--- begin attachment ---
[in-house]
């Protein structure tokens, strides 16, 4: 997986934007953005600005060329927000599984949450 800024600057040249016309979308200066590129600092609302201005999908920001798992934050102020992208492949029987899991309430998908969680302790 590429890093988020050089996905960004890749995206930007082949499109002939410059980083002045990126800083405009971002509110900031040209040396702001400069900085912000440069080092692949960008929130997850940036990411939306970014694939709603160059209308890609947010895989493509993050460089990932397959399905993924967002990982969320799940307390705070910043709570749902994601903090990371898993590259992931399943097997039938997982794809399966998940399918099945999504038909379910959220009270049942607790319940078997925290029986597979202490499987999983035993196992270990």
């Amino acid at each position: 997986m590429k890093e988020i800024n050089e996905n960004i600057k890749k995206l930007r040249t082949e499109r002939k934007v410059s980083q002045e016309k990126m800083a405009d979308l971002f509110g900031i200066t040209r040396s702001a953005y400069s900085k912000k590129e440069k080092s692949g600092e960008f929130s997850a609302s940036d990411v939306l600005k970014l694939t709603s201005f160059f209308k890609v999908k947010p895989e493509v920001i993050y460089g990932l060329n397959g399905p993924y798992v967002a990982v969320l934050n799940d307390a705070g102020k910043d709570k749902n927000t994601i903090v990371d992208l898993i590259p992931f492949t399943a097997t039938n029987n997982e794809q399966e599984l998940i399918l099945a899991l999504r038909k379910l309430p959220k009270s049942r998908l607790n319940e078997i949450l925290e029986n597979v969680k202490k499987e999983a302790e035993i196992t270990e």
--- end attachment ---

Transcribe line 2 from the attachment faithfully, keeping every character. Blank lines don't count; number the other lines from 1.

């Protein structure tokens, strides 16, 4: 997986934007953005600005060329927000599984949450 800024600057040249016309979308200066590129600092609302201005999908920001798992934050102020992208492949029987899991309430998908969680302790 590429890093988020050089996905960004890749995206930007082949499109002939410059980083002045990126800083405009971002509110900031040209040396702001400069900085912000440069080092692949960008929130997850940036990411939306970014694939709603160059209308890609947010895989493509993050460089990932397959399905993924967002990982969320799940307390705070910043709570749902994601903090990371898993590259992931399943097997039938997982794809399966998940399918099945999504038909379910959220009270049942607790319940078997925290029986597979202490499987999983035993196992270990």